Is Decaffeinated Coffee Better Than Regular Coffee?

The short answer is: not really! However, it also depends on what your needs and preferences are. If you’re looking for ways to break free from extreme dependence on caffeine, or suffer from insomnia, decaf could be the right choice for you.

On the other hand, if you do not suffer from any health conditions due to consumption of caffeine, then decaffeinated coffee option obviously does not hold much merit for you.

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Caffeine – if consumed in the right quantity – does hold several health benefits, even if you keep the factors like instant mental stimulation, mood-boosting and greater productivity aside. Please note that since decaffeination is intended at removing the caffeine content alone and nothing else, most decafs should still contain the antioxidants like hydrocinnamic acids, polyphenols and other beneficial compounds usually present in coffee, albeit in lower quantities.

Health Benefits of Caffeine (and in Most Cases, Decaffeinated Coffee) Include:

  • Safeguarding neurons in the brain and prevent the onset of diseases like Parkinson’s and Alzheimers.
  • Prevention against cancer, obesity and diabetes 2.
  • Improved performance in cognition-related tasks, therefore delayed age-related mental decline. However, decaf coffee will not render this benefit.
  • Lowered mortality risks.
  • Improved well-being and overall health due to lesser risk of conditions like inflammation, stress etc.
  • Nearly 2.5% of daily recommended dosage of magnesium and vitamin B3, as well as 4.8% potassium. While this may not sound like much, every cup of coffee (regular or decaf) you relish quickly adds up to the nutrient intake.

Decaffeinated Coffee Side Effects

There aren’t many documented side effects of decaffeinated coffee that could significantly influence one’s choice. However, some of the noted side effects occur due to potential removal of antioxidant content of coffee along with caffeine, during the extraction process.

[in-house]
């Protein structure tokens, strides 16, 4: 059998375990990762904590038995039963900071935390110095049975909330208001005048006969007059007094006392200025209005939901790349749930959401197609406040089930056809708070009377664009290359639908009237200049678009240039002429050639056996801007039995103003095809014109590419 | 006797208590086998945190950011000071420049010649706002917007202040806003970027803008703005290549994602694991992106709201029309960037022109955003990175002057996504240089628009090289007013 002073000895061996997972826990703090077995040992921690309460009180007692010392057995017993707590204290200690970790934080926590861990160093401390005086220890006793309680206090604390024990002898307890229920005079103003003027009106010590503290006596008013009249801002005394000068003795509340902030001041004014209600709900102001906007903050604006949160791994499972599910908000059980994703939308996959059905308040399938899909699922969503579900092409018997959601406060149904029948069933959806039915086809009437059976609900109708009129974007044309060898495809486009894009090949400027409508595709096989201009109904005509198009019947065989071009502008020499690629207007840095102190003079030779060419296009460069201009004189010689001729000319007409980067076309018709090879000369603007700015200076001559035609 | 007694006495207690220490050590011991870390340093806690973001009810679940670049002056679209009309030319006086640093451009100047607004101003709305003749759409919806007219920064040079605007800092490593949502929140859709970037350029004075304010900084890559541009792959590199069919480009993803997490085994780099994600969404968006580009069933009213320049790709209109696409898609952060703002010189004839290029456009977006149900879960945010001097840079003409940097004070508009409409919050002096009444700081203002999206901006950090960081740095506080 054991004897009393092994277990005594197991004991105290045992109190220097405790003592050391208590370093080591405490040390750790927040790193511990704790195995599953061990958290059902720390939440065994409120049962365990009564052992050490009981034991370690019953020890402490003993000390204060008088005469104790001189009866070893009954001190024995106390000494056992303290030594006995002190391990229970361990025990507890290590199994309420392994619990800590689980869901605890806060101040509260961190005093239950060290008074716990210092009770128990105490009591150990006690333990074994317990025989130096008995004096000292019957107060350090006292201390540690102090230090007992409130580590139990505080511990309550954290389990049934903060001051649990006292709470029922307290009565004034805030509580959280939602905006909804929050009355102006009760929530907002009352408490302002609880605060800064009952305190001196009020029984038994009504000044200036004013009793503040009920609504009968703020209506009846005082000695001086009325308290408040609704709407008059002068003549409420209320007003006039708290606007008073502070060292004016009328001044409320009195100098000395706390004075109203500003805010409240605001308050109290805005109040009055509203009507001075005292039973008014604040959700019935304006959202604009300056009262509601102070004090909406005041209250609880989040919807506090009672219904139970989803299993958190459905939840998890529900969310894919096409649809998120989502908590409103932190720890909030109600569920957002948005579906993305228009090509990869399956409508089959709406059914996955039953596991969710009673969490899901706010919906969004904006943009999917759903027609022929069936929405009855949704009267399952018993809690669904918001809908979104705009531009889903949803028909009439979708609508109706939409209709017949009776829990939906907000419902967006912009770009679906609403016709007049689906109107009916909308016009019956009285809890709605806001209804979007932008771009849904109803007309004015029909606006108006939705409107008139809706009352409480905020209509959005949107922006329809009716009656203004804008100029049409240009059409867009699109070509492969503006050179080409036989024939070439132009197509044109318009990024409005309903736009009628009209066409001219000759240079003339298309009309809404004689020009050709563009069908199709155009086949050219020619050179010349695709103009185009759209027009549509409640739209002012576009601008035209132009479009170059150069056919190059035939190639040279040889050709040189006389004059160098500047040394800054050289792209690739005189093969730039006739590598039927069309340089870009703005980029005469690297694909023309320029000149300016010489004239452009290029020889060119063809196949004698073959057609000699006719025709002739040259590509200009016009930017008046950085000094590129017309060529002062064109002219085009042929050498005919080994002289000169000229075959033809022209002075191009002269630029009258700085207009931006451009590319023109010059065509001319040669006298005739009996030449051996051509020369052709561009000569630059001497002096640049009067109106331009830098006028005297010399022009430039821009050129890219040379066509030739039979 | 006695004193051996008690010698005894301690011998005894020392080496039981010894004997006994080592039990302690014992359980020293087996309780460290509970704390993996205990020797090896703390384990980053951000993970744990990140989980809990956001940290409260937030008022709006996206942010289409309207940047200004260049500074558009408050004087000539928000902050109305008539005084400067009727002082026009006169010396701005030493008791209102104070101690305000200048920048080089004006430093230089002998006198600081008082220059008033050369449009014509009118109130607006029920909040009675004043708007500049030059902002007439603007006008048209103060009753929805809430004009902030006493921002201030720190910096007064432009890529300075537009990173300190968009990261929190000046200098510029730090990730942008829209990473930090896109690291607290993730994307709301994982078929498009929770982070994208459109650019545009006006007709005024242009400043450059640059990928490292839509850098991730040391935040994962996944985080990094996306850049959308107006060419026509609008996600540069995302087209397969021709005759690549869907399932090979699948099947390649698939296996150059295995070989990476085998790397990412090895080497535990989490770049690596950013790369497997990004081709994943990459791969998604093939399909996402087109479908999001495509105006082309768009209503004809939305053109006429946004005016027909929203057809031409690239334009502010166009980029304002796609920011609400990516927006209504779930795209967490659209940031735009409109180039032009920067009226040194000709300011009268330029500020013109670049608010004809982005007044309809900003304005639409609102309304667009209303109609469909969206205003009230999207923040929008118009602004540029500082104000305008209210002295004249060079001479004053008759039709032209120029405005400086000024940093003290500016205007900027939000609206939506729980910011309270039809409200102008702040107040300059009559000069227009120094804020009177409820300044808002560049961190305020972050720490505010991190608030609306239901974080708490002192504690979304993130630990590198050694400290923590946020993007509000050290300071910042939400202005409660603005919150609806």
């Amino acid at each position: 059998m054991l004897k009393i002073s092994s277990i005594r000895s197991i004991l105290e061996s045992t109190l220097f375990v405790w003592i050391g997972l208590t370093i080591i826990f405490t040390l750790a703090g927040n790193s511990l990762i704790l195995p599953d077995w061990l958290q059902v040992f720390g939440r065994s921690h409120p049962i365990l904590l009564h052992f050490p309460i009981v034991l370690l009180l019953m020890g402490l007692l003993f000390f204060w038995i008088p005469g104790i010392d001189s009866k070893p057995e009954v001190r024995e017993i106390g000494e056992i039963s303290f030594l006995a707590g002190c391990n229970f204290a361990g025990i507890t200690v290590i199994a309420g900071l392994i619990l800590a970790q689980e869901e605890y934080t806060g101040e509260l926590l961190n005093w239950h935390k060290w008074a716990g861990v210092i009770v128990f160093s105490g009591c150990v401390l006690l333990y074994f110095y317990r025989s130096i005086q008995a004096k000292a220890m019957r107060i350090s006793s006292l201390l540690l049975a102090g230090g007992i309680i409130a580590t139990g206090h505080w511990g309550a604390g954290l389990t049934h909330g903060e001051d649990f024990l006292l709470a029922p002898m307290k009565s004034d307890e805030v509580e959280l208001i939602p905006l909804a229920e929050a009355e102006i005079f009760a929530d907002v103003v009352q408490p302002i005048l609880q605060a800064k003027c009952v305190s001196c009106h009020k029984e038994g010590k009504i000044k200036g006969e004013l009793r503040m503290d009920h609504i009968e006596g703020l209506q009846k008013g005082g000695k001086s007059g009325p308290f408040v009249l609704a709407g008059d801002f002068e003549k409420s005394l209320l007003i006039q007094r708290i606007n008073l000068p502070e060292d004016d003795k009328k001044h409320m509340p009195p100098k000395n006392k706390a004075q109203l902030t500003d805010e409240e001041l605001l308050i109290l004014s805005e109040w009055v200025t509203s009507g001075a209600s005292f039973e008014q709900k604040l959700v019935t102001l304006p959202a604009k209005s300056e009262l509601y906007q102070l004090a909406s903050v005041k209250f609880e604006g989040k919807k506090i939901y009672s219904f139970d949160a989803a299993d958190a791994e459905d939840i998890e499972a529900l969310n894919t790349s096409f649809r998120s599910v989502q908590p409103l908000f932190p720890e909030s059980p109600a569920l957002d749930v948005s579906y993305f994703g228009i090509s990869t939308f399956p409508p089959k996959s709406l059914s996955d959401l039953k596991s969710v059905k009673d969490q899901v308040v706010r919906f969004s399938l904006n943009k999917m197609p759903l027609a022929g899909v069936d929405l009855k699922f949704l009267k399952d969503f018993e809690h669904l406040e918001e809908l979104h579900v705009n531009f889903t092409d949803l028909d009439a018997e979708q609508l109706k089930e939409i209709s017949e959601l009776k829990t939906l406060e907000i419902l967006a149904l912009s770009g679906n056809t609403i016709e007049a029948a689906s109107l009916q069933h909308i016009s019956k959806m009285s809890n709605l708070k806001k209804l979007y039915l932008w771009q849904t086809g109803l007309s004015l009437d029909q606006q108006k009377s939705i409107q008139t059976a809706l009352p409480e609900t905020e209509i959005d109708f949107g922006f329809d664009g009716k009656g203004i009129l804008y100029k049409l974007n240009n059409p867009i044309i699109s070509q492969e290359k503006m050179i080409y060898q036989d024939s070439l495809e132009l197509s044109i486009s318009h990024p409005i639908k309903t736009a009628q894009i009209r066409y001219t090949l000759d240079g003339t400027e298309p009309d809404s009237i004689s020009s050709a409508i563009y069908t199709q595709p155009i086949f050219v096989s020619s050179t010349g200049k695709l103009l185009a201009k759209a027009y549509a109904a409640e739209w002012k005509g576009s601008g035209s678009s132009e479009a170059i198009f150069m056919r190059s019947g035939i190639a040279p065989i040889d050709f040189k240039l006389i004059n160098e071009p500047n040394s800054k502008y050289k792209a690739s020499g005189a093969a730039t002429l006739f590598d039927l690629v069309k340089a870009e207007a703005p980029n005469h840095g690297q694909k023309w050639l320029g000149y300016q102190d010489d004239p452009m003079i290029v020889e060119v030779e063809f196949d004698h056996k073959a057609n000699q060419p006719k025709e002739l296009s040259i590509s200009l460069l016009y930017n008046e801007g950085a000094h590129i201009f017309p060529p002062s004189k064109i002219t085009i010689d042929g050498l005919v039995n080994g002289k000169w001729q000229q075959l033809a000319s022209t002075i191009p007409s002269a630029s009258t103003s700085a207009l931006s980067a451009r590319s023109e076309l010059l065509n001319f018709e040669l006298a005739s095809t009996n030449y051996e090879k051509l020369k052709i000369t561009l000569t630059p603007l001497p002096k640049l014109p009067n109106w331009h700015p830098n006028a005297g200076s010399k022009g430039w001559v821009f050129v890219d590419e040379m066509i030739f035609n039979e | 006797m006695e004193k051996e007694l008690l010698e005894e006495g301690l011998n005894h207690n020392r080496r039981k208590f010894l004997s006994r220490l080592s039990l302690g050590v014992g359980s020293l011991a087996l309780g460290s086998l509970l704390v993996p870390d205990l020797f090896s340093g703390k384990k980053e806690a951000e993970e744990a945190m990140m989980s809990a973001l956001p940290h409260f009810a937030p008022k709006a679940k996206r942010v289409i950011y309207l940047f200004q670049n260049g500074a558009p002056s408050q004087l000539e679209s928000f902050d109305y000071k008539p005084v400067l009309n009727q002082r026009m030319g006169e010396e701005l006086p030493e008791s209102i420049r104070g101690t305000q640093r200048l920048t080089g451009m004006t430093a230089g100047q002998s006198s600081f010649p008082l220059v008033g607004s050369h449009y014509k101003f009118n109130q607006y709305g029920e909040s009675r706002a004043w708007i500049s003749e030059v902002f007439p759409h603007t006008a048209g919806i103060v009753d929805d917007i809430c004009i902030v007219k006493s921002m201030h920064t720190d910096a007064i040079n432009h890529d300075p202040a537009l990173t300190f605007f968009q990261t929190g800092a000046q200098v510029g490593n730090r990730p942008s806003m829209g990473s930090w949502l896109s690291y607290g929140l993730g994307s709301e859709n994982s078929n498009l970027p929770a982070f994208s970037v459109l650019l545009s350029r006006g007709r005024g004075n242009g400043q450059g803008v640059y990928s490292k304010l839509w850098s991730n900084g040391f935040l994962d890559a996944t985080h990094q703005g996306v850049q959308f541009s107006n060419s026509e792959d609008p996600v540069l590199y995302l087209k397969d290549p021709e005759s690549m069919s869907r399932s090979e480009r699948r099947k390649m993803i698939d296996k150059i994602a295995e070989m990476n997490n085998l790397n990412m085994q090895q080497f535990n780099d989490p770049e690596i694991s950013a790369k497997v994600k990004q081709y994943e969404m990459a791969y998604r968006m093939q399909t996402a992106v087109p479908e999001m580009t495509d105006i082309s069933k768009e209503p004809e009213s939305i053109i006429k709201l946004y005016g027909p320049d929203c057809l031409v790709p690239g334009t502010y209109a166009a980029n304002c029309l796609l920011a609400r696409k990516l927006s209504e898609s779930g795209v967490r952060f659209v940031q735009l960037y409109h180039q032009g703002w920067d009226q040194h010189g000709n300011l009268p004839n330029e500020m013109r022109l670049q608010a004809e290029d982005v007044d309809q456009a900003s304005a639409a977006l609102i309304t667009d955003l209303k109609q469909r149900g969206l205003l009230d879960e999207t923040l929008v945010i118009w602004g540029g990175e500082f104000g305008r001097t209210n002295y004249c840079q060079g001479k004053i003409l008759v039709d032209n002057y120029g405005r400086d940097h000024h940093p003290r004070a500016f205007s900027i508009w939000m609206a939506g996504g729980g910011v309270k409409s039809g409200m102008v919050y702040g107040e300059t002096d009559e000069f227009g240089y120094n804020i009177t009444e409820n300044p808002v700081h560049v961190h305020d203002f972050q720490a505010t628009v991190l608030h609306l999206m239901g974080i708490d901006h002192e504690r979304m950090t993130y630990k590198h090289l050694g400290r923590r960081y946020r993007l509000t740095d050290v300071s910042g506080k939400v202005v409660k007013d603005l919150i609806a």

Also, for obvious reasons, opting for decaf coffee will deprive you of the benefits of caffeine like better mental functioning, improved athletic performance and reduced risk of fatigue and depression. Caffeine also reduces the risk of liver damage – a health benefit that a decaffeinated coffee brew cannot offer.

However, if you are determined to enjoy your decaffeinated coffee and leave the benefits of caffeine behind, you can rest assured that there are no major side effects of your choice. Make sure that you source your decaffeinated coffee grounds from a reputed brand that preferably used organic decaffeination methods, and that the caffeine content is really below the acceptable decaf standards.

Decaffeinated Coffee is Ideal for you if..

  • You want to cut back on caffeine, for jitter-free days or better sleep.
  • If you have a diagnosed condition of irritability, anxiety, nervousness, migraines, insomnia or high blood pressure.
  • If you suffer from acid reflux, heartburn or digestion problems.
  • If you are pregnant and have been advised by your gynecologist to limit or eliminate caffeine content.

The Bottom-Line

Coffee is undoubtedly one of the healthiest beverages on Earth, given how it’s full of antioxidants and can potentially reduce the risk of several serious health conditions. However, the caffeine content in coffee poses problems for several individuals, which prevents them from consuming coffee. A decaffeinated coffee or decaf brew is the ideal solution for such individuals, as it still offers the other health benefits of coffee, minus the side effects of caffeine consumption.

In conclusion, researchers and health experts agree that the choice between regular coffee and decaffeinated coffee should not be a huge deal, health-wise. However, some decaffeination processes may end up unintentionally stripping away the helpful and healthy compounds in coffee as well, and not just caffeine. Shifting to decaffeinated coffee could be the right choice for you, but do remember to ensure that the decaf was processed in a safe, organic and solvent-free manner to be able to derive the maximum benefits from your cuppa.